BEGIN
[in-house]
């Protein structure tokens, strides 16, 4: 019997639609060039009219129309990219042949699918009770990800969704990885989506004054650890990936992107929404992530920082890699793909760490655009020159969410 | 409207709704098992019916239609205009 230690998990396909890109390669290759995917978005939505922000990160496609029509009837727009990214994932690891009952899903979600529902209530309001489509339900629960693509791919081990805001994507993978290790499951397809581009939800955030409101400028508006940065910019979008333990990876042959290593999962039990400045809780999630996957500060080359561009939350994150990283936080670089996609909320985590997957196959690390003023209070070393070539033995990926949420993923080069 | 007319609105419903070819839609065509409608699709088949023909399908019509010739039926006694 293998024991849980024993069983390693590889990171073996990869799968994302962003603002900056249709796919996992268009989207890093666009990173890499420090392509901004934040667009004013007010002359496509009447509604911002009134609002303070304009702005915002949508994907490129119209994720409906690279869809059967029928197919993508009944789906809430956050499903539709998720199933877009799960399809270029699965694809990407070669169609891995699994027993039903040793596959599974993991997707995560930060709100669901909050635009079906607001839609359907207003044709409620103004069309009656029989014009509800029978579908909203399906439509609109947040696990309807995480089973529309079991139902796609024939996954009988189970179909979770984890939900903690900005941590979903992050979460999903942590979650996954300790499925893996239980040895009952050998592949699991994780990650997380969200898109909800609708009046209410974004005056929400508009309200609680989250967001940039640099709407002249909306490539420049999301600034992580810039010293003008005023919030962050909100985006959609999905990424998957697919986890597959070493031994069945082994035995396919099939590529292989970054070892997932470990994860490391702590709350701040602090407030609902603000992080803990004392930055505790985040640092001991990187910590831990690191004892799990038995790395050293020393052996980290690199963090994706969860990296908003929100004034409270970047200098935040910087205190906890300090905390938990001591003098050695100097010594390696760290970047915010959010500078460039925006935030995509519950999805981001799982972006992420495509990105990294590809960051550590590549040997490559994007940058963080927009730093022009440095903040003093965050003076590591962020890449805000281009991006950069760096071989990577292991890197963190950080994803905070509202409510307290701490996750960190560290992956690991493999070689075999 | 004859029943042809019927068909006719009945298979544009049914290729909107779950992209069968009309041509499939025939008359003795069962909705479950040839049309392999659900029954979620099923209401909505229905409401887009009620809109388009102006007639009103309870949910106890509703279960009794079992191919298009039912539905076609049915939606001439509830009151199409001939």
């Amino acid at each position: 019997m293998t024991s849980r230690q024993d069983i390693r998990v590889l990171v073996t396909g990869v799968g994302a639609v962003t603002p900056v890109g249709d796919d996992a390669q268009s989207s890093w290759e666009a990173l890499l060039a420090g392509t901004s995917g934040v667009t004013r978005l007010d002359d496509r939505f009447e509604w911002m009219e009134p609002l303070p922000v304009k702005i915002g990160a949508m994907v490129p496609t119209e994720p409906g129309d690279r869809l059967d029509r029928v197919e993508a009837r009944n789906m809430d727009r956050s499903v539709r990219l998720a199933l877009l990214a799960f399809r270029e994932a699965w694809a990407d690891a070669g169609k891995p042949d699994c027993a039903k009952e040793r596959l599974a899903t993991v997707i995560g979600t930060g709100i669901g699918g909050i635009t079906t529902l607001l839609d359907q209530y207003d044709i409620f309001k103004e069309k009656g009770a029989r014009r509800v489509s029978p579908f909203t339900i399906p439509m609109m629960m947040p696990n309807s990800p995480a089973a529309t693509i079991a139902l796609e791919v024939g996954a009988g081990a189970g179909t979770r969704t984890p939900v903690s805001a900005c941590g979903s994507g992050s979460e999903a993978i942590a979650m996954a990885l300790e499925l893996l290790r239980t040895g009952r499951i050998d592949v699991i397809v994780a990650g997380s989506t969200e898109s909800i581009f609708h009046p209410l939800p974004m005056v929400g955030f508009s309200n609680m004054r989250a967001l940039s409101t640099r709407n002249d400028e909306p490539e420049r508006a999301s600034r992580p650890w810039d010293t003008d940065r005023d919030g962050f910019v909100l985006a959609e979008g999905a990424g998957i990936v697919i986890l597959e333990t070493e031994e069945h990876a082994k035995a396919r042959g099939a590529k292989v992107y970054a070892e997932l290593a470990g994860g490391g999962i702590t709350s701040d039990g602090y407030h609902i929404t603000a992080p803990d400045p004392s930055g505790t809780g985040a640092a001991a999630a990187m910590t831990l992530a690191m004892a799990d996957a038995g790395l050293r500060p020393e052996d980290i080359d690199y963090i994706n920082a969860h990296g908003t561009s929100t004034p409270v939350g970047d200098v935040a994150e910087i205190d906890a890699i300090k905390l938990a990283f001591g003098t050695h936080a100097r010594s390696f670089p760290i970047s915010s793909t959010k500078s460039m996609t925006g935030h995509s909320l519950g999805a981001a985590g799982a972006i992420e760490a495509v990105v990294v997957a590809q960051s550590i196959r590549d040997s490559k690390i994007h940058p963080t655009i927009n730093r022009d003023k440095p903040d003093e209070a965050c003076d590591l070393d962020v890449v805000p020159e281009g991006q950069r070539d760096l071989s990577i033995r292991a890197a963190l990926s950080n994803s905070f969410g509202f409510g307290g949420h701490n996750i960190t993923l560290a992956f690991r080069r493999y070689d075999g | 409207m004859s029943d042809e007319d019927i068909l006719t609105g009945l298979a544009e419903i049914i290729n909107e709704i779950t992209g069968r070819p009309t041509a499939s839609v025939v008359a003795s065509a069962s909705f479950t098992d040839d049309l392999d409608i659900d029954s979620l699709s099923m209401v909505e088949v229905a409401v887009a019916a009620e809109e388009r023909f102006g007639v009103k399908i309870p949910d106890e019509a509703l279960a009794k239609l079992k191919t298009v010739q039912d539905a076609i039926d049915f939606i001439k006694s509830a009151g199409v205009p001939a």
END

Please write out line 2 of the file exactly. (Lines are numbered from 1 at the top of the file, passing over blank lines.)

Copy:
């Protein structure tokens, strides 16, 4: 019997639609060039009219129309990219042949699918009770990800969704990885989506004054650890990936992107929404992530920082890699793909760490655009020159969410 | 409207709704098992019916239609205009 230690998990396909890109390669290759995917978005939505922000990160496609029509009837727009990214994932690891009952899903979600529902209530309001489509339900629960693509791919081990805001994507993978290790499951397809581009939800955030409101400028508006940065910019979008333990990876042959290593999962039990400045809780999630996957500060080359561009939350994150990283936080670089996609909320985590997957196959690390003023209070070393070539033995990926949420993923080069 | 007319609105419903070819839609065509409608699709088949023909399908019509010739039926006694 293998024991849980024993069983390693590889990171073996990869799968994302962003603002900056249709796919996992268009989207890093666009990173890499420090392509901004934040667009004013007010002359496509009447509604911002009134609002303070304009702005915002949508994907490129119209994720409906690279869809059967029928197919993508009944789906809430956050499903539709998720199933877009799960399809270029699965694809990407070669169609891995699994027993039903040793596959599974993991997707995560930060709100669901909050635009079906607001839609359907207003044709409620103004069309009656029989014009509800029978579908909203399906439509609109947040696990309807995480089973529309079991139902796609024939996954009988189970179909979770984890939900903690900005941590979903992050979460999903942590979650996954300790499925893996239980040895009952050998592949699991994780990650997380969200898109909800609708009046209410974004005056929400508009309200609680989250967001940039640099709407002249909306490539420049999301600034992580810039010293003008005023919030962050909100985006959609999905990424998957697919986890597959070493031994069945082994035995396919099939590529292989970054070892997932470990994860490391702590709350701040602090407030609902603000992080803990004392930055505790985040640092001991990187910590831990690191004892799990038995790395050293020393052996980290690199963090994706969860990296908003929100004034409270970047200098935040910087205190906890300090905390938990001591003098050695100097010594390696760290970047915010959010500078460039925006935030995509519950999805981001799982972006992420495509990105990294590809960051550590590549040997490559994007940058963080927009730093022009440095903040003093965050003076590591962020890449805000281009991006950069760096071989990577292991890197963190950080994803905070509202409510307290701490996750960190560290992956690991493999070689075999 | 004859029943042809019927068909006719009945298979544009049914290729909107779950992209069968009309041509499939025939008359003795069962909705479950040839049309392999659900029954979620099923209401909505229905409401887009009620809109388009102006007639009103309870949910106890509703279960009794079992191919298009039912539905076609049915939606001439509830009151199409001939």